Posted by: walkingthefault | March 3, 2008

Some Clarifications & Additional Information

A few people have given me some feedback and comments on my recent posts, which I have paraphrased and then addressed, as follows:

You talk about the possibility of the Hayward Fault through Berkeley “ripping open like a burst zipper”. Is that where the epicenter will be?

The short answer is, not necessarily. In a big earthquake there are three potential problem areas where the most damage can occur, and they may not all be in the same place.

  1. At or around the epicenter, which is the point on the earth’s surface above the hypocenter where the earthquake originates.
  2. Where the fault actually rips open (the zipper effect).
  3. Wherever there is extreme vulnerability due to ground conditions and/or poor construction.

So, where do you want to be when the earthquake happens? Preferably as far away as possible from all of the above.

In the 1989 Loma Prieta Earthquake, the epicenter occurred in the Santa Cruz Mountains, far from inhabited areas. That’s near where the fault ripped open too. But the greatest damage occurred in San Francisco’s Marina District, 60 miles away, due to the liquefaction of the soil and construction deficiencies, and on Oakland’s Cypress Structure, 65 miles away, due to inadequate freeway construction.

In the Great 1906 San Francisco Earthquake, the epicenter occurred two miles offshore near Mussell Rock. Where the fault ripped open though was near Olema, forty miles to the north, “where the fault zone is half a mile wide, and filled with soft soils, crumbling limestones, rotting granites, and generally pulverized rocks” (Simon Winchester). But as we well know, the greatest damage occurred in San Francisco itself, due mainly to the ensuing fires and lack of water

In your Scary Picture chapter you show that the fault line passes right under the Tots’ Playground in Codornices Park. How do you know it will be exactly at that spot? Couldn’t it be a hundred feet to the east or west?

Yes, absolutely it could. But really, what difference does it make? The Hayward Fault is actually a “complex zone of deformation which can span hundreds of feet in width”, the leftover evidence of many earthquakes over thousands of years. Various university teams, together with the USGS have dug trenches at various places across the fault in order to pinpoint its location.

If the experts say the red line is in that spot, I am inclined to believe them. However, I don’t believe that even they know if the red line is exactly where the zipper will necessarily rip.

Another issue may be with the differing relative accuracies of the source material for the fault line before it was superimposed on the Google Earth imagery. I have seen many places where, it the line were moved a bit, it would fit the topography better.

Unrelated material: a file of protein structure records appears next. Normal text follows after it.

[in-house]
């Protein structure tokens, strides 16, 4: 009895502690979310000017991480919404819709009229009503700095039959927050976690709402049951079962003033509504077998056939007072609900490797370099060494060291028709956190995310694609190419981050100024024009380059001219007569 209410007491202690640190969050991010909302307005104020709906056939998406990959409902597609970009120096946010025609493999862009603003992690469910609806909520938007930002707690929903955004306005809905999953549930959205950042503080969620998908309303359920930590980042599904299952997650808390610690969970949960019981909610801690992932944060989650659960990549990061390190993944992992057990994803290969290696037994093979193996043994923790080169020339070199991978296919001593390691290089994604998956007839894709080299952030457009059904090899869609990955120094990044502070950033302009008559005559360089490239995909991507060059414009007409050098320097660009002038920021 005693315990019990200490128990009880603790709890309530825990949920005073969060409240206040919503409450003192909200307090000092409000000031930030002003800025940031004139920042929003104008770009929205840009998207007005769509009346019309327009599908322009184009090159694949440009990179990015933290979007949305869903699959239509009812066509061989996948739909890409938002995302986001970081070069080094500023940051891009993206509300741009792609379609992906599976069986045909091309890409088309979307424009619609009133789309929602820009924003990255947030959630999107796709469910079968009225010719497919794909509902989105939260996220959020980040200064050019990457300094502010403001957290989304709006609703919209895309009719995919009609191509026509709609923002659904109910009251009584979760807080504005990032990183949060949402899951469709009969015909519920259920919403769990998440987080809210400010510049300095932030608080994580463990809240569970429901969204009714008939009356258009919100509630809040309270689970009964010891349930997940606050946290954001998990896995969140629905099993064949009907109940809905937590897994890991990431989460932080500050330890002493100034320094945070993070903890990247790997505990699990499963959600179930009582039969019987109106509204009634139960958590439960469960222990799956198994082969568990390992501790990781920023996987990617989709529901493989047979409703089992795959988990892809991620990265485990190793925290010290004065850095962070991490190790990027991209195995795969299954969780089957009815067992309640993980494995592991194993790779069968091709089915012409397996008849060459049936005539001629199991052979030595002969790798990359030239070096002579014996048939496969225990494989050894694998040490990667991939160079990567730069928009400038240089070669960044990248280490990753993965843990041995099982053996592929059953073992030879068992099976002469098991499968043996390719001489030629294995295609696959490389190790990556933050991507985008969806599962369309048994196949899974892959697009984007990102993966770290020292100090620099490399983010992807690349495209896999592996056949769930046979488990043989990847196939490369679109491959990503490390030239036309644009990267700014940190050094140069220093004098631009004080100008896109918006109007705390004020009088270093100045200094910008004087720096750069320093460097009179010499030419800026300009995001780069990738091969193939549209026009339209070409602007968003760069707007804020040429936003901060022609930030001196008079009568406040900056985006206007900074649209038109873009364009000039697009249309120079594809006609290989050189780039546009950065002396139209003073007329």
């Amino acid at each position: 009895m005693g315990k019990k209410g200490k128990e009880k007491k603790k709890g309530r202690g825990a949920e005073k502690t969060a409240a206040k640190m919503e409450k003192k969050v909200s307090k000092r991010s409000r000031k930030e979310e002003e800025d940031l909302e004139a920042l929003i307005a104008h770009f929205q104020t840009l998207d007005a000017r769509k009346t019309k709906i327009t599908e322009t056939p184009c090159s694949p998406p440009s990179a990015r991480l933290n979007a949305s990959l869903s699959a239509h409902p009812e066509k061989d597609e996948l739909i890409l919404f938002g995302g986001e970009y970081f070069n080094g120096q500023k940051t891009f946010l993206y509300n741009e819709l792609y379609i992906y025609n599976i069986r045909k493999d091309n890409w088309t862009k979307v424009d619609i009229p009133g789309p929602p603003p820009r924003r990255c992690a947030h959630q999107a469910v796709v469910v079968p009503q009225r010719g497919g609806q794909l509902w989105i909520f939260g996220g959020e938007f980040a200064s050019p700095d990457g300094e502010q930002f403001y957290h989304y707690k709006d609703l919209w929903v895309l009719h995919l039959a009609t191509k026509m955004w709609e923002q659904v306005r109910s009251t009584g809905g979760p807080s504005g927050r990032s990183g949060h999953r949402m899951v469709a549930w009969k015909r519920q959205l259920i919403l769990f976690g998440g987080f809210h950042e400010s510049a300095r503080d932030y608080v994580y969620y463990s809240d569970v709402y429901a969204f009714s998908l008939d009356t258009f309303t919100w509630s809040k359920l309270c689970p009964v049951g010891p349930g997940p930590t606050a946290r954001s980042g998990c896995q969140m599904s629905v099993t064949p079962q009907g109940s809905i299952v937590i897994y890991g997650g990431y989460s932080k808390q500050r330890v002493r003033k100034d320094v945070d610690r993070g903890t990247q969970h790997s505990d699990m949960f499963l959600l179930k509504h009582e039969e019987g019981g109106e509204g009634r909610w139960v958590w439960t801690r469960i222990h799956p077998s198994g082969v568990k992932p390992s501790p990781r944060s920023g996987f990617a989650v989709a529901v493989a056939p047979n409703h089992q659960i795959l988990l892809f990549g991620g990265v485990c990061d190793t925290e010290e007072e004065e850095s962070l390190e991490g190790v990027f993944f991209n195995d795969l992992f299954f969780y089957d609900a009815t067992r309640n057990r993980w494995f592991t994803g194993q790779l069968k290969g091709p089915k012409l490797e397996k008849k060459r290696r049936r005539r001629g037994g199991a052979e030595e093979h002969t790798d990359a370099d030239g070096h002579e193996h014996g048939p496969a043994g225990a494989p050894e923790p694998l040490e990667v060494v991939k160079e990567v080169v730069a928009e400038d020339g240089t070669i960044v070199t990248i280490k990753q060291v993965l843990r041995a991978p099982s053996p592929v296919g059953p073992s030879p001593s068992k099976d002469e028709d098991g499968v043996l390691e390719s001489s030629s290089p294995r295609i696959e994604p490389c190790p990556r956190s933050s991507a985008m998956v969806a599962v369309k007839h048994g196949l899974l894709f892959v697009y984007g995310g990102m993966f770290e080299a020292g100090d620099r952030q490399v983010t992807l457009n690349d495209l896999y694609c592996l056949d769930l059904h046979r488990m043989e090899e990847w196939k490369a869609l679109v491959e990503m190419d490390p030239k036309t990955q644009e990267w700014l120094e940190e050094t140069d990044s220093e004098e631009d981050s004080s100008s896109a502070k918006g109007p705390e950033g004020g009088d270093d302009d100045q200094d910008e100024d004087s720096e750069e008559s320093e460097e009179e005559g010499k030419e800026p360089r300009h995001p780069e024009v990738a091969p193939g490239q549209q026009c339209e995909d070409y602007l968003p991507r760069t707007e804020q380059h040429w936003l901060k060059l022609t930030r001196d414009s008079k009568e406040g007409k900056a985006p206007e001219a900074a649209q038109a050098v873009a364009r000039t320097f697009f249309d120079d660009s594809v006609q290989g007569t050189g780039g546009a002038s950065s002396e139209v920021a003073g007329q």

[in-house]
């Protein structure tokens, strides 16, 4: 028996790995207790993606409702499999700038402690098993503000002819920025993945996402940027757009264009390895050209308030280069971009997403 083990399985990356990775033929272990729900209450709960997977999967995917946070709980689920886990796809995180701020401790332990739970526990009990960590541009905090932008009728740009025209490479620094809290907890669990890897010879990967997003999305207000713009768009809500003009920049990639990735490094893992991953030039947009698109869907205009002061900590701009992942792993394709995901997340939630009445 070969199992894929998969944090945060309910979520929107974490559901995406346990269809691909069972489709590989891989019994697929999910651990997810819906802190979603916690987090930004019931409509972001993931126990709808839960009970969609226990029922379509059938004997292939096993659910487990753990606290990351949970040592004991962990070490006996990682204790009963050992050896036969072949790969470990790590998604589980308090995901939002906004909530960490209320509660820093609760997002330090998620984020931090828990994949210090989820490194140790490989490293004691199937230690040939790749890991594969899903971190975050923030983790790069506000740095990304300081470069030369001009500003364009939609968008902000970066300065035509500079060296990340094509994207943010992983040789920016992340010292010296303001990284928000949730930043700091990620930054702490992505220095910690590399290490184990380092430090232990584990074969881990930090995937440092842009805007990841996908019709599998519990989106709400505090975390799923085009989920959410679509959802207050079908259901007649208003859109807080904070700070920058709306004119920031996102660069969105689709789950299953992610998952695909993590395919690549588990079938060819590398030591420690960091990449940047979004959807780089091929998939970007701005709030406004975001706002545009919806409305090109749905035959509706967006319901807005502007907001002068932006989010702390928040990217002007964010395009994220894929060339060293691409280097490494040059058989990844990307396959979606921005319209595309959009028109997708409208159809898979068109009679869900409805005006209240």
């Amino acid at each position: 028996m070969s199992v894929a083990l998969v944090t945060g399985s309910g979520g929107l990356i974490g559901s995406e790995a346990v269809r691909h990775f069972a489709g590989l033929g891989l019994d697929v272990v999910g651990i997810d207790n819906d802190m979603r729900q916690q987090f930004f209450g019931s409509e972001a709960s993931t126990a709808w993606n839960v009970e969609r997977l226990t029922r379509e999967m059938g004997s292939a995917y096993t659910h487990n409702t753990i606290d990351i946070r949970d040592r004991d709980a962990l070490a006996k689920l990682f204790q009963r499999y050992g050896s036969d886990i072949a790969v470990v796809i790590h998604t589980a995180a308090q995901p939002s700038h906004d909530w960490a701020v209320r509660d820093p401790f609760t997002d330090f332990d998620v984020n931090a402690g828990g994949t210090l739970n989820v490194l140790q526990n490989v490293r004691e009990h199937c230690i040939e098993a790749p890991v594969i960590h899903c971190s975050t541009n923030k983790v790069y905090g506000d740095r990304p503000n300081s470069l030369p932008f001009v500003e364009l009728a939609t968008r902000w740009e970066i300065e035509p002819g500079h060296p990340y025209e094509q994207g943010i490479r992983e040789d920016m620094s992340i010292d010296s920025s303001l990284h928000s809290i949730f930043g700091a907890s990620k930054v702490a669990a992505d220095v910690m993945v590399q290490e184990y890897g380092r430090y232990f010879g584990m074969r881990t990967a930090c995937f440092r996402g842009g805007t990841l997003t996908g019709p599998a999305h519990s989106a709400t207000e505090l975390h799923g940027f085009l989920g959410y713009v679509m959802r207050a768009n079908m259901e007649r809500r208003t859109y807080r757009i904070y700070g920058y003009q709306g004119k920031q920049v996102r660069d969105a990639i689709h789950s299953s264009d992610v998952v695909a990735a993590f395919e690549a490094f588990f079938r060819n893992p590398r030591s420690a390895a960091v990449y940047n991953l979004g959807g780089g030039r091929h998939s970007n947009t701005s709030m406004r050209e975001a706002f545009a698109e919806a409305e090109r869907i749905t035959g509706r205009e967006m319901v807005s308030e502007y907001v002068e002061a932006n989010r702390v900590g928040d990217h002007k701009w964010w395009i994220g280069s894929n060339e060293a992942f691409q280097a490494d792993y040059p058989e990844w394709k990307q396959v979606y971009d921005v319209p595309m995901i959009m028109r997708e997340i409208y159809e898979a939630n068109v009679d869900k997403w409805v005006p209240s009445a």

For example, look at the location of the fault line here at the back of the Claremont Hotel. The location of that trench (in blue) is too close to the back of the hotel. In fact, it’s almost under it.

Claremont Hotel Rear Google

If you take a look at this photo of the same scene as taken from the stick pin vantage point. the fault line is likely a bit to the left, closer to the bank. 

Claremont Hotel Rear

That’s little consolation for the guests though if the fault rips open there. The hotel’s going to fall down anyway, and then catch fire.

We already had the Loma Prieta Earthquake in 1989. Didn’t that relieve the tension, making another big earthquake unlikely for a very long while?

Not on the Hayward Fault it didn’t! The branch of the San Andreas Fault in the Santa Cruz mountains is about eighty miles from the Hayward Fault in Berkeley. In fact, there is recently discovered evidence that a slippage on one fault may actually INCREASE the strain on another one parallel to it.

For example, scientists postulate that the 5.6 earthquake on the Calaveras Fault last October near San Jose may have increased the strain on the Hayward Fault farther north.

Take a look at this map and try to imagine the Pacific Plate twisting slowly around anti-clockwise in a north-west direction. Think what happens each time one of those faults breaks. You can easily see that the pressure on the next fault over could just as easily increase as decrease. Map courtesy of USGS.

 Bay Area Faults



  1. Is it just natural motion for the Pacific Plate to move in a roughly counter-clockwise motion? Likewise for the North American Plate–is it moving in a natural clockwise direction? I hope they do whatever earthquake safety construction they can to the Claremont. It seems, though, that fate may come knocking, for it already dodged a bullet with the big fire. Interesting point about the effect of nearby fault slippage on other faults.

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